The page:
As an alternative embodiment, the multiplier 403 may employ a digital multiplication technique such as a synchronously clocked binary rate multiplier. In this case it may be possible to remove the filter 405 and the corresponding constraints on M and the loop bandwidth.

The preferred embodiment of the present invention uses a harmonic of the frequency divider 103 output to lock the loop. This is accomplished by employing a harmonic-responding phase detector for phase detector 407. Such a harmonic-responding phase detector may be found in Gardner, Phase Lock Techniques, 2d edition John Wiley, Inc. 1979, p. 122. A conventional harmonic locking digital phase detector will lock to a harmonic even if the divider output is a sine wave with no useful harmonics as long as the digital phase detector bandwidth extends to at least F.sub.ref therefore the multiplication is "free".

In order to be a harmonic-responding phase detector, the phase detector 407 should exhibit a periodic output versus phase error characteristic such as that shown in FIG. 5. With this type of phase detector, any sub-harmonic of the reference signal could be used to lock the loop. It should be noted that this technique of harmonic-responding phase detection can be applied to loops which do not employ fractional-N synthesis. For example, a standard PLL with 10 kHz channel spacing may be designed with F.sub.out =1 GHz, .DELTA.F(channel spacing)=10 kHz, and N=100,000. The reference spurious response signals will occur at offsets of J * 10 kHz, where J is any integer. If M=10 with the same output frequency and channel spacing, then if N is still 100,000, the net loop division is N/M=10,000, and the reference will operate at 100 kHz. However, if N is stepped by one, then the division steps by 1/M or 0.1. Thus the loop still steps at 10 kHz but with a 100 kHz reference. Therefore the loop is fractionalized by without resorting to standard fractional techniques. The advantages of this system are the same as in standard fractional-N synthesis namely, lower noise floors since the net division is reduced by a factor of M, lower reference spurious signals since the spurious signal frequencies are moved out by a factor of M, and greater resolution of the output frequency for a given reference frequency.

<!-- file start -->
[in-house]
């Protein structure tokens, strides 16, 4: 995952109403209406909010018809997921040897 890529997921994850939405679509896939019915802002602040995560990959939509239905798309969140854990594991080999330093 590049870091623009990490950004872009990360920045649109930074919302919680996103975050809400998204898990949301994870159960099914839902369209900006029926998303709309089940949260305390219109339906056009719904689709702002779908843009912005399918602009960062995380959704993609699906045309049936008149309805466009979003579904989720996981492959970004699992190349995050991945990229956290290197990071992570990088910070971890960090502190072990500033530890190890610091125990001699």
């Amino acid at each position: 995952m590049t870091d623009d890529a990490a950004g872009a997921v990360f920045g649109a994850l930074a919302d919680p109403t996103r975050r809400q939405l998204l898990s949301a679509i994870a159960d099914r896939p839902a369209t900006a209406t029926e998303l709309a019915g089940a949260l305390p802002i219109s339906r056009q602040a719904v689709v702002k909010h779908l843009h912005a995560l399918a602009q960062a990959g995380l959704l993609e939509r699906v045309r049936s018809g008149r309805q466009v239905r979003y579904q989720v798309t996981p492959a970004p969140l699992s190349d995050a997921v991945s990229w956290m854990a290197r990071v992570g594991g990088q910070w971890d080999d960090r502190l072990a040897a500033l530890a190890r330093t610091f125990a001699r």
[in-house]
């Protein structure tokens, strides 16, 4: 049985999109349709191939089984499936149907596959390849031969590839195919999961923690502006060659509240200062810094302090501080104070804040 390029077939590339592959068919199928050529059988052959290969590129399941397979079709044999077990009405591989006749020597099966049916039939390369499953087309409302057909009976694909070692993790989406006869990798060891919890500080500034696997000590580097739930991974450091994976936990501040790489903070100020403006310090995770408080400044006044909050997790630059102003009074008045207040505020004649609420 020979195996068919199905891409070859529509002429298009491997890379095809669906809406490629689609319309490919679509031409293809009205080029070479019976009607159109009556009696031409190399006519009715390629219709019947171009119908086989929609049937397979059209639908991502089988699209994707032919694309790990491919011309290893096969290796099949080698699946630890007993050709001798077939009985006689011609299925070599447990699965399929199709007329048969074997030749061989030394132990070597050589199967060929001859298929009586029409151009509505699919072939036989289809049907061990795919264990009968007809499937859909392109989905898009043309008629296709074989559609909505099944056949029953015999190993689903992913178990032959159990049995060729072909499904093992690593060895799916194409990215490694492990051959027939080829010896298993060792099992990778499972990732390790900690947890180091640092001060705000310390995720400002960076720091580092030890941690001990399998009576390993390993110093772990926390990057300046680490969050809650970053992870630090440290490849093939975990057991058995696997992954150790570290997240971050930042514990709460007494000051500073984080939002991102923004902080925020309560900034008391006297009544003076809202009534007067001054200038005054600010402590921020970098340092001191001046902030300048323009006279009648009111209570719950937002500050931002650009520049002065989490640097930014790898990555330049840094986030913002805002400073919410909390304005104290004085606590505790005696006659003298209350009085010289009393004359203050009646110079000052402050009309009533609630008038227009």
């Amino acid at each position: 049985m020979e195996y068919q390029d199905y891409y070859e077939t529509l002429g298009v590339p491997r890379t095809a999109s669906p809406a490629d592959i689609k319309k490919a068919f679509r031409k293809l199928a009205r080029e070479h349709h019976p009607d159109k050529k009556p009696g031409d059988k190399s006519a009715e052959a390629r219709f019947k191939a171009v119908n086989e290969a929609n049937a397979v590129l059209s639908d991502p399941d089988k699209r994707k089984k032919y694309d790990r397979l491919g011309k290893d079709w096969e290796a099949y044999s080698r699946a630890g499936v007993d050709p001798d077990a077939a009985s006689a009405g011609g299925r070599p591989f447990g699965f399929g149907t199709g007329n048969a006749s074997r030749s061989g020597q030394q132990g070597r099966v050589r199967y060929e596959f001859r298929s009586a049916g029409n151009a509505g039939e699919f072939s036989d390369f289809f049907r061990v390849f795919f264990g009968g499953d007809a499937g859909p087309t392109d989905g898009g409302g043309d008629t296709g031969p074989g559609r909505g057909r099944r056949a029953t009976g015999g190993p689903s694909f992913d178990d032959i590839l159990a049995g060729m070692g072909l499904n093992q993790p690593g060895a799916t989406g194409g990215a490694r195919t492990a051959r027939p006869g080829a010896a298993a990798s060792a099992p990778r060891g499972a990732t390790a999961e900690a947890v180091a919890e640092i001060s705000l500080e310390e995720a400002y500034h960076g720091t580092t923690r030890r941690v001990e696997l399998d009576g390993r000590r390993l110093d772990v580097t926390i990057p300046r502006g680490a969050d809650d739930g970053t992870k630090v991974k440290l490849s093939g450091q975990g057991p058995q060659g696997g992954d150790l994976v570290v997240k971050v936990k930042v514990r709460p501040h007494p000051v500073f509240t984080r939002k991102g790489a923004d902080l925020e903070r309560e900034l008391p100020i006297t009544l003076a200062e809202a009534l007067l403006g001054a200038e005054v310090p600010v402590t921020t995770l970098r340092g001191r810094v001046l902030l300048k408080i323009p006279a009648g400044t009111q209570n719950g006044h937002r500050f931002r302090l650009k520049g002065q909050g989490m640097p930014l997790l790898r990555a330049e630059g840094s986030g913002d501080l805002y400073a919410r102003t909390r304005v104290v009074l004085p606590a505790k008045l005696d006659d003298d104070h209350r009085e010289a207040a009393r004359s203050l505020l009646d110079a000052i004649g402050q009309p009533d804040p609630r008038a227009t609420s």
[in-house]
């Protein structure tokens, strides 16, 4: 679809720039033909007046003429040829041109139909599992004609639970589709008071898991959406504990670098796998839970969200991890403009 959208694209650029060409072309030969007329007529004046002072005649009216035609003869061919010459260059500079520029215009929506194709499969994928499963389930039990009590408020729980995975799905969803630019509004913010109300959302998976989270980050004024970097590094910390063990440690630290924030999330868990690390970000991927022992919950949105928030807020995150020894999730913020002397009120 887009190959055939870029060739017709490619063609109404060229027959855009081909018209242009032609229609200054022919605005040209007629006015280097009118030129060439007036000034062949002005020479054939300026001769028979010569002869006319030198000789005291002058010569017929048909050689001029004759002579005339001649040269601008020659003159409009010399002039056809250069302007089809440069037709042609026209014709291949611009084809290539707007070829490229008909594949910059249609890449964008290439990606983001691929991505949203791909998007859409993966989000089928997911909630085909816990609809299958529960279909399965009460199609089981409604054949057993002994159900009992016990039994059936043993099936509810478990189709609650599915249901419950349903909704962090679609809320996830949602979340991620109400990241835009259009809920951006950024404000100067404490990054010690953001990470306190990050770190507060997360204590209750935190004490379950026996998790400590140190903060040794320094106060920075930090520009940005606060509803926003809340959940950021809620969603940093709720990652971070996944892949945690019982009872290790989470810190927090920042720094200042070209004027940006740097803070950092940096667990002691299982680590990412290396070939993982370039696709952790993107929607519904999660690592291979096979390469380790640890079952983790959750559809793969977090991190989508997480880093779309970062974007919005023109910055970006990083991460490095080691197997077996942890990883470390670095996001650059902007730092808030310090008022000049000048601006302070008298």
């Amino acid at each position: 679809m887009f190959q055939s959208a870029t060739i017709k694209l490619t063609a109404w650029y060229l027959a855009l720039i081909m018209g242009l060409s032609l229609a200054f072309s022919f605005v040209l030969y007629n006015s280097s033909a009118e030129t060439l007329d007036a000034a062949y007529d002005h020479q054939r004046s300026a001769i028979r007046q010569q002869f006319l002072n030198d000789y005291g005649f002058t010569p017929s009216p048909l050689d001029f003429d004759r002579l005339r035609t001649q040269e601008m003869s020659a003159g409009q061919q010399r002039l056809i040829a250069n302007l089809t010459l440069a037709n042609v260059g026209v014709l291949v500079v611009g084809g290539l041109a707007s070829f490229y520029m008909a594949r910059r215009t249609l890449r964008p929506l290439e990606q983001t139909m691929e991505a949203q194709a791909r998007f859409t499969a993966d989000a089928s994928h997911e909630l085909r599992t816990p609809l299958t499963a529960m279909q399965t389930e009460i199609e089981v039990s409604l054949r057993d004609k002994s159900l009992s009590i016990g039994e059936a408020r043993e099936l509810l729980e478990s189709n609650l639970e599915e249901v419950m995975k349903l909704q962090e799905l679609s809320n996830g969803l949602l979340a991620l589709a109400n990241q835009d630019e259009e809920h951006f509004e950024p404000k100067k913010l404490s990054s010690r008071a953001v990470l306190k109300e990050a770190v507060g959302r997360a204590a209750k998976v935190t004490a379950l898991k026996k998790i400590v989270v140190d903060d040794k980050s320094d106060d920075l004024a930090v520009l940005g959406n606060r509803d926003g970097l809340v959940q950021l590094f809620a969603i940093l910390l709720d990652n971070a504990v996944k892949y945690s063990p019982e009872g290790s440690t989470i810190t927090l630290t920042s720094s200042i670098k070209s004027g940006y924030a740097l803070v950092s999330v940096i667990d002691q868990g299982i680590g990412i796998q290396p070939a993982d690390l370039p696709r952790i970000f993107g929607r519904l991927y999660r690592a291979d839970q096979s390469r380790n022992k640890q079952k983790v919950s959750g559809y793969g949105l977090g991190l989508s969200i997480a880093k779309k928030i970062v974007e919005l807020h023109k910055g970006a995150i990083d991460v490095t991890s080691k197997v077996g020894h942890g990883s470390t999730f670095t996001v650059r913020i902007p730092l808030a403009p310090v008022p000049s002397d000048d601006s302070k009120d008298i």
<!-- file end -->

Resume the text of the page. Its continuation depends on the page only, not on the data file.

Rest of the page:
The phase detector employed in the preferred embodiment is shown in the block diagram of FIG. 6. This phase detector responds to harmonics of the applied frequency (F.sub.vco) if the MODE control is set low.

In the preferred embodiment, the harmonic-locking phase detector operates as follows. When the steering mode of the phase detector is activated by setting MODE control high and the reference is divided by X, the PLL achieves lock in a normal manner with reference spurious response signals at the fundamental frequency of F.sub.vco /N. After lock has been achieved and the MODE is set low, the phase detector switches to the harmonic locking mode and does not divide the reference frequency by X. The PLL then does not change output frequency since the phase detector locks to the M.sup.th harmonic of F.sub.vco /N. Thus the reference spurious signals will move out in frequency by a factor of X and the noise floor will drop by a factor of X. In the preferred embodiment, the values of X and M are equal.

If the logic level MODE is low then the output of the cell 603 will be the output which controls current source 604. This cell 603 by itself is harmonic locking but cannot frequency steer. If MODE is set high then the frequency steering operation of two cells 603 and 605 will result in the phase detector characteristics shown in FIG. 7.

If the LOCK* output of the phase detector cell 603 is brought out then this can be used as an indicator of lock to the transmitter and it can be used to accomplish the mode selection automatically.